Freefall-Romance-Cover

Yaoi Menace: Freefall Romance, or Never Trust a Fangirl

Written by AnaKhouri on . Posted in Manga, Print Reviews

[rating:2.5]

In my life I have found one ironclad rule that it always pays to follow. And that rule is, “Never trust a yaoi fangirl.”

The majority of fangirls have brains so addled by their love of gay sex that they are incapable of discriminating between a good story and a bad one. As long as there are drawings of men getting it on, they are happy.

Unfortunately, one day I misplaced my reason and trusted the word of a known yaoi fangirl. The result was my purchasing Hyouta Fujiyama’s one-volume yaoi manga, Freefall Romance.

Let me explain something for the uninitiated. There are three basic plots for yaoi manga.

Plot #1: We are both gay yet we are afraid to express our love for each other. If we are already in a relationship, we will find it tested during the course of the manga.

Plot #2: You just raped me, but I am grateful to you for showing me my true sexual inclinations. Let’s do it!

Plot #3: Get off me, I am straight, I am straight…well, maybe not.

Freefall Romance follows Plot # 3. This is usually the most entertaining of the Basic Yaoi Plots, but in Freefall Romance the story is crushed into a single volume, making it difficult to believe the characters’ transitions (unlike, say, Sanami Matoh’s Fake, where the romance progresses more naturally over seven volumes).

Here’s the setup:

Tsutsumi and Nanase work together (the author actually gives them job titles, though what they do doesn’t really matter) doing PR for a beer company. This entails them visiting a lot of bars to see if they will carry their beer, and as a consequence they have become friends and drinking buddies. Things get a little serious one evening when Nanase gets uncharacteristically drunk and throws up all over himself. Tsutsumi, being a good pal, takes him back to his place and cleans him up. When he comes out of the drunken stupor, Nanase confesses that his strange behavior is due to some shocking news he’s received: his younger brother has just come out of the closet. While Nanase himself attended a high school where 90% of the male students were gay (a statistical improbability to say the least, but whatever) and he isn’t homophobic, it’s different when he discovers that his own brother is gay, and he’s a little freaked out. Tsutsumi makes matters shows some spectacularly bad judgment when he chooses this moment to tell Nanase he is attracted to him, even though he has never liked men before. Understandably disturbed, Nanase hightails it out of there.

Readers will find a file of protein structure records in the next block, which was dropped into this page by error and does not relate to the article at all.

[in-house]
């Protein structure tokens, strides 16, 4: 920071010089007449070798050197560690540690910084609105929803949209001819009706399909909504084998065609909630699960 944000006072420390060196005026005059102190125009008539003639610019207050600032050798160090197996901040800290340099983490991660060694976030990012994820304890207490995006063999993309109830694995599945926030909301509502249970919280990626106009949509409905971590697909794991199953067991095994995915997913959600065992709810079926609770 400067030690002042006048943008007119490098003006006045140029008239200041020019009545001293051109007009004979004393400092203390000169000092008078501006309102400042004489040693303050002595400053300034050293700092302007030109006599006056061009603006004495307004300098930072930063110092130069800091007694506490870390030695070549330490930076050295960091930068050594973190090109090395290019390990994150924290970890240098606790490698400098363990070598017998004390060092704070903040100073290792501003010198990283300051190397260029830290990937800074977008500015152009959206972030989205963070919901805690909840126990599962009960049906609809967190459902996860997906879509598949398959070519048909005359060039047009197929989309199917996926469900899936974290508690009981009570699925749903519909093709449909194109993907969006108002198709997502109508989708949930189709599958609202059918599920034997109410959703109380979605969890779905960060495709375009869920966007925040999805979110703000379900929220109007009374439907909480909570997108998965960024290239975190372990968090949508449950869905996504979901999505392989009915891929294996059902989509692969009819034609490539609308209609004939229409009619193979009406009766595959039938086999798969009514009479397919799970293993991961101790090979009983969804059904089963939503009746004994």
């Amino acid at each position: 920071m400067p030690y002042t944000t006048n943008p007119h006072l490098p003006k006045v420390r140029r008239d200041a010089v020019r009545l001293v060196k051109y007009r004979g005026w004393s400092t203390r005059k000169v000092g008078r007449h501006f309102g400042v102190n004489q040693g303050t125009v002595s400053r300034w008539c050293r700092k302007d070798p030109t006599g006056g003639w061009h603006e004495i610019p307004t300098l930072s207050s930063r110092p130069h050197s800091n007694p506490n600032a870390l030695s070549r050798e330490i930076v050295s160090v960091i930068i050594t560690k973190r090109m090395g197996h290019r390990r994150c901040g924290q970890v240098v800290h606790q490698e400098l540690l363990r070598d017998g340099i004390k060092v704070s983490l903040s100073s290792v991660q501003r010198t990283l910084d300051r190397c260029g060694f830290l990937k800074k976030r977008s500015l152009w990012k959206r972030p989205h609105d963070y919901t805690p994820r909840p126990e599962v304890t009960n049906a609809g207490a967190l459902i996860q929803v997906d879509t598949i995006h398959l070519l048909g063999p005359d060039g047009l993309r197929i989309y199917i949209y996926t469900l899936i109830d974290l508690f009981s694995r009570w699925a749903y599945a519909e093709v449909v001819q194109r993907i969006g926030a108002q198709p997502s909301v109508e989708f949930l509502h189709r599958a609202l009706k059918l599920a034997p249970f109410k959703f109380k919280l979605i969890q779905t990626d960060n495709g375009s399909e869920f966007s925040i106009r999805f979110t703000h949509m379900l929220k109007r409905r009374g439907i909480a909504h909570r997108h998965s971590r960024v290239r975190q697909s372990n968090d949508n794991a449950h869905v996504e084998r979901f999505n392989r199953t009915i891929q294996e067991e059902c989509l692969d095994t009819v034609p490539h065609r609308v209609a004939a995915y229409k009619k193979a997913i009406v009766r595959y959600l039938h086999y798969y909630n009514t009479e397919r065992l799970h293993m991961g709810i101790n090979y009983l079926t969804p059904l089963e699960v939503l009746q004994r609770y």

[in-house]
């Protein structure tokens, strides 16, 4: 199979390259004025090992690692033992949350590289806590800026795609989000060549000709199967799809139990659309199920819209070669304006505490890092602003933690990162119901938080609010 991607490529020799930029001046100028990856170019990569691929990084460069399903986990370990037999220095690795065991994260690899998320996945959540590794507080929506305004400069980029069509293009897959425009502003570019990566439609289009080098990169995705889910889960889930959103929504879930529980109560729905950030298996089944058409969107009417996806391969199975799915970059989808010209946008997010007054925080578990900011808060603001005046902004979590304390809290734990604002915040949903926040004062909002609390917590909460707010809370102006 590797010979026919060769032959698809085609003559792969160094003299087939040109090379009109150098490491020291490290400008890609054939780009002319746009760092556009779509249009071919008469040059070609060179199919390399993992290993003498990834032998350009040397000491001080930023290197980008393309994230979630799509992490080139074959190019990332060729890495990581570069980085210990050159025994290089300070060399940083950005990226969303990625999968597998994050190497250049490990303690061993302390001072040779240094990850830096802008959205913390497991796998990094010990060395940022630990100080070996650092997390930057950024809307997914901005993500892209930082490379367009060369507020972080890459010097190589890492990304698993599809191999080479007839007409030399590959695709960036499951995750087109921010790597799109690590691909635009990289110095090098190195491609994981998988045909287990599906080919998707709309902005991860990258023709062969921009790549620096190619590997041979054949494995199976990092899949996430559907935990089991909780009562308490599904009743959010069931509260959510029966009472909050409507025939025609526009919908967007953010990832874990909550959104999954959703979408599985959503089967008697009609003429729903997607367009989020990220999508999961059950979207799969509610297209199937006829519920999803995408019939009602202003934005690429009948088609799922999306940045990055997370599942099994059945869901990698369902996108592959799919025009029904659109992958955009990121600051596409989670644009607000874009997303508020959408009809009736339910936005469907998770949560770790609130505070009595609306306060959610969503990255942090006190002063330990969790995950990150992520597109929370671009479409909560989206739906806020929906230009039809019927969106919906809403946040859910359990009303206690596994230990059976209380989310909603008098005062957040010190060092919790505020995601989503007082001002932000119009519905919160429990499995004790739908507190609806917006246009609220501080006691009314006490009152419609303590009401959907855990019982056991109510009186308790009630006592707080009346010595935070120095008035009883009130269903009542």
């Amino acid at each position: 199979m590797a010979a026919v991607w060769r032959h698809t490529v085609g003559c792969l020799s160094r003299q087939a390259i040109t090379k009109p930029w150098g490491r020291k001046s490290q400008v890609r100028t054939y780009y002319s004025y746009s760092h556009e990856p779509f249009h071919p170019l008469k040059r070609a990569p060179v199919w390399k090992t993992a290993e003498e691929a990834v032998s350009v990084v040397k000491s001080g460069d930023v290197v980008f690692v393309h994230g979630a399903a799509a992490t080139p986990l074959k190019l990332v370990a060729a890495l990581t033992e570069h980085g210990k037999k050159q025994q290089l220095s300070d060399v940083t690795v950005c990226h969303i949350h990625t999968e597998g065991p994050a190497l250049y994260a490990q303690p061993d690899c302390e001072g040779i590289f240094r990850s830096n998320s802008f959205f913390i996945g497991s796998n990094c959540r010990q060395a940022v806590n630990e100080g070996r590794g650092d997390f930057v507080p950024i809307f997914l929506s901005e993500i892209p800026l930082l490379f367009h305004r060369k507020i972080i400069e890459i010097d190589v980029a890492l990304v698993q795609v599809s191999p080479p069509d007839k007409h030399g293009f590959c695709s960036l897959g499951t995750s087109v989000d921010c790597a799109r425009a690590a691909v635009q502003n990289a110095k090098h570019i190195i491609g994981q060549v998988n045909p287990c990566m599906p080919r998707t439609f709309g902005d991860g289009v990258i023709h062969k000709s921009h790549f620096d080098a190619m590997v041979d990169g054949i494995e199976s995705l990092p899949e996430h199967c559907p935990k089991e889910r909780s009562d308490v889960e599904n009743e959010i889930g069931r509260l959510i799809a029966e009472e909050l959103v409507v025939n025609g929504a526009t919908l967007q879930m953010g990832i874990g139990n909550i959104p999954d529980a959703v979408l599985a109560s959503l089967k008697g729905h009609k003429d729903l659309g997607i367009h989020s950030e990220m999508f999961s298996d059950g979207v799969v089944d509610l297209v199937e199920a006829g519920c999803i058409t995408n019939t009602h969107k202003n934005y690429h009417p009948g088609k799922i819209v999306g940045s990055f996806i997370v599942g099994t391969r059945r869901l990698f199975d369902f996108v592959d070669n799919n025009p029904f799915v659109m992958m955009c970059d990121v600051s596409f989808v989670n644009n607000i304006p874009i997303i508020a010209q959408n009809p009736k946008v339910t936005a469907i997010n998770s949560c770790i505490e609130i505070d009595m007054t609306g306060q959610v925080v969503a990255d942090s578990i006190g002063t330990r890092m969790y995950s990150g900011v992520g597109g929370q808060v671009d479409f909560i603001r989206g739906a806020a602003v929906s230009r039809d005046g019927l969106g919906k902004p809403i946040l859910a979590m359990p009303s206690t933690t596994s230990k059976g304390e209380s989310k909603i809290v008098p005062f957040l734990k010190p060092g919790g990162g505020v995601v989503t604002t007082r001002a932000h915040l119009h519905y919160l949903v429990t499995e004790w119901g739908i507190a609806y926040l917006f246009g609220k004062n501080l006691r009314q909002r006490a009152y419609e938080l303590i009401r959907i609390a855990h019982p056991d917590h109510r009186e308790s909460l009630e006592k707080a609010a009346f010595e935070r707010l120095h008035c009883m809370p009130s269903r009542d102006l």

They continue to work together, but Tsutsumi is irritated by Nanase’s insistence that they forget what happened. He begins to shamelessly hit on Nanase whenever they are together. Nanase refuses to give in- but he also refuses to completely reject Tsutsumi’s advances. They grow more and more intimate, but Nanase still won’t commit his feelings, until the long-awaited payoff sex scene at the end of the volume.

Freefall Romance isn’t a bad manga; the characters are believable, and the progression of their relationship makes sense in a time-lapsed sort of way. In only a single volume, the character development feels rushed. Precious space is also taken up by the introduction of Ikuta, Nanase’s high school friend whose appearance has no apparent purpose, though his flamboyant nature contrasts with the more restrained behavior of Nanase and Tsutsumi.

Digital Manga takes great care with their translations, and Freefall Romance is no exception. This brings me to my major problem with the manga, which may or may not be due to the translation: Tsutsumi, Nanase and even Ikuta make frequent references to the fact that Tsutsumi and Nanase never used to be gay. Tsutsumi claims he was straight before he fell for Nanase, and Nanase resisted turning gay during all the years he attended Homo High. Homosexuality isn’t a choice, but many yaoi manga imply that it is. It’s a rather disturbing trend; since yaoi’s target demographic is mostly young women, I don’t want them to receive false information.

The art in the manga is serviceable but nothing special. It’s a nice change to see a yaoi manga where both partners look like grown men, rather than baby-faced teenagers. Fujiyama does fall into the yaoi genetics rut; if you are blonde and shorter then your partner, then you’re on the bottom. This is yaoi’s version of destiny.

In the end, Freefall Romance was something of a letdown after the rave reviews it has gotten from fangirls. It’s not a terrible manga; it falls somewhere on the better side of mediocre.

Details

Publisher: Digital Manga Publishing
Author: Hyouta Fujiyama
Pages: 180
Format: manga
MSRP: $12.95
Date of Publication: 9/1/2007
Buy: Amazon

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AnaKhouri
AnaKhouri was abandoned in the wilds of Hungary as an infant and raised by a clan of angry badgers. There she remained until being rescued and adopted by an American couple. Currently she lives with her husband, their man-child and cat familiar. To this day she sleeps in a burrow behind their house. She is a raving fan of all things geeky but particularly books and Sanrio. She is working on her second fantasy novel. If you want to read more of her fiction check out her blog. If you would like to send her presents, she enjoys zombie movies, soba noodles, and flannel pajamas.
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Comments (2)

  • Musashi

    |

    ‘Yaoi Menace’ :) That’s like, *totally* the new offical name of the site…

    Reply

  • AnaKhouri

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    I think we would have to shift our focus a bit to live up to the new name…but those fangirls sure love their yaoi!

    Reply

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